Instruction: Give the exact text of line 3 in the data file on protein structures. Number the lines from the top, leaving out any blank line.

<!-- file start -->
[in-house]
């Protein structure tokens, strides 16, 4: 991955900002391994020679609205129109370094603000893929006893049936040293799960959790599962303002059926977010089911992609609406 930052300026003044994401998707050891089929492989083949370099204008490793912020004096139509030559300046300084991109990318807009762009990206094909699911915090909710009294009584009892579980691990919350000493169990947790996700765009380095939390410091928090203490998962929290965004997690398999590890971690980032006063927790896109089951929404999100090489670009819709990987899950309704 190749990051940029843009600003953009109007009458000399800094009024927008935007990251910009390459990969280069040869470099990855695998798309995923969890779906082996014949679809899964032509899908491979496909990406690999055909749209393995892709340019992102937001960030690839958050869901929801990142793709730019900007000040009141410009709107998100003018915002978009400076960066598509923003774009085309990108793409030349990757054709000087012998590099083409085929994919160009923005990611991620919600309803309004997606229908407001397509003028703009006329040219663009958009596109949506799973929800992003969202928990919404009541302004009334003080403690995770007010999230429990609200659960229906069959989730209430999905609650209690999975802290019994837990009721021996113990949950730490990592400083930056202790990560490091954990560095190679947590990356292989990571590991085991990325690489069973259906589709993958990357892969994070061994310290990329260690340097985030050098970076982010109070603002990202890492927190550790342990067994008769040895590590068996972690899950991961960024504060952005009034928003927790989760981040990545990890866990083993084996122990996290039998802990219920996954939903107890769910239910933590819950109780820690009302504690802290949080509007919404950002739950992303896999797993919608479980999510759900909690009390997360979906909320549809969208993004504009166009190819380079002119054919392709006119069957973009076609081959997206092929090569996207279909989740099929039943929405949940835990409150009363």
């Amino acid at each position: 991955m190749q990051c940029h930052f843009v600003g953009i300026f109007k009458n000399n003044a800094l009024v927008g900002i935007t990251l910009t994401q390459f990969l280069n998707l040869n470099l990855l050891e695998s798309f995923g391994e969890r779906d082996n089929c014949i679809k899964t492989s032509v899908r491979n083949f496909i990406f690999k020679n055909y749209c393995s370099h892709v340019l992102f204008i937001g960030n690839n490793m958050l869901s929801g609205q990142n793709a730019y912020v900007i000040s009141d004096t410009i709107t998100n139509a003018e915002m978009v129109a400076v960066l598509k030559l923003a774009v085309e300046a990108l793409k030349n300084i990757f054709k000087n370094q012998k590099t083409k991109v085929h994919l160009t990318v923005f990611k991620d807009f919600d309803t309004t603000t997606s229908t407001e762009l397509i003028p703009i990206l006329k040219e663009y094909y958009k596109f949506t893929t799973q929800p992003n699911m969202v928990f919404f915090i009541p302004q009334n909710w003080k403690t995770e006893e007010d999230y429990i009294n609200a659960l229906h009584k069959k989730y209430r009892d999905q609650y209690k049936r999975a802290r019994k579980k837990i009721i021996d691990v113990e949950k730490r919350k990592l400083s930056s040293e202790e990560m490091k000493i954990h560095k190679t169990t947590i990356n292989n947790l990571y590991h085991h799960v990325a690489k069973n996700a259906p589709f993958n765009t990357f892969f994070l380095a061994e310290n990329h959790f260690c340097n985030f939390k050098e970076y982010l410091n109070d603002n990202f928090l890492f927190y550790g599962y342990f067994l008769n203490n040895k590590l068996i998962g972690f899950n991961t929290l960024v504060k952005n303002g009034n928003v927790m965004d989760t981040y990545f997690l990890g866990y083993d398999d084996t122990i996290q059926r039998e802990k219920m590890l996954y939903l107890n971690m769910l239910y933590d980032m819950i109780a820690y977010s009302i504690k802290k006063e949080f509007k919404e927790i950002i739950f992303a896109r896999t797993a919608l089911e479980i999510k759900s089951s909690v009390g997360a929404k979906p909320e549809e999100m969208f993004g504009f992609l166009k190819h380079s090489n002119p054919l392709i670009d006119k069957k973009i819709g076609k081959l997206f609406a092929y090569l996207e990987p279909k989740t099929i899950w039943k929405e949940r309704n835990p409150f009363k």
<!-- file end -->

């Amino acid at each position: 991955m190749q990051c940029h930052f843009v600003g953009i300026f109007k009458n000399n003044a800094l009024v927008g900002i935007t990251l910009t994401q390459f990969l280069n998707l040869n470099l990855l050891e695998s798309f995923g391994e969890r779906d082996n089929c014949i679809k899964t492989s032509v899908r491979n083949f496909i990406f690999k020679n055909y749209c393995s370099h892709v340019l992102f204008i937001g960030n690839n490793m958050l869901s929801g609205q990142n793709a730019y912020v900007i000040s009141d004096t410009i709107t998100n139509a003018e915002m978009v129109a400076v960066l598509k030559l923003a774009v085309e300046a990108l793409k030349n300084i990757f054709k000087n370094q012998k590099t083409k991109v085929h994919l160009t990318v923005f990611k991620d807009f919600d309803t309004t603000t997606s229908t407001e762009l397509i003028p703009i990206l006329k040219e663009y094909y958009k596109f949506t893929t799973q929800p992003n699911m969202v928990f919404f915090i009541p302004q009334n909710w003080k403690t995770e006893e007010d999230y429990i009294n609200a659960l229906h009584k069959k989730y209430r009892d999905q609650y209690k049936r999975a802290r019994k579980k837990i009721i021996d691990v113990e949950k730490r919350k990592l400083s930056s040293e202790e990560m490091k000493i954990h560095k190679t169990t947590i990356n292989n947790l990571y590991h085991h799960v990325a690489k069973n996700a259906p589709f993958n765009t990357f892969f994070l380095a061994e310290n990329h959790f260690c340097n985030f939390k050098e970076y982010l410091n109070d603002n990202f928090l890492f927190y550790g599962y342990f067994l008769n203490n040895k590590l068996i998962g972690f899950n991961t929290l960024v504060k952005n303002g009034n928003v927790m965004d989760t981040y990545f997690l990890g866990y083993d398999d084996t122990i996290q059926r039998e802990k219920m590890l996954y939903l107890n971690m769910l239910y933590d980032m819950i109780a820690y977010s009302i504690k802290k006063e949080f509007k919404e927790i950002i739950f992303a896109r896999t797993a919608l089911e479980i999510k759900s089951s909690v009390g997360a929404k979906p909320e549809e999100m969208f993004g504009f992609l166009k190819h380079s090489n002119p054919l392709i670009d006119k069957k973009i819709g076609k081959l997206f609406a092929y090569l996207e990987p279909k989740t099929i899950w039943k929405e949940r309704n835990p409150f009363k």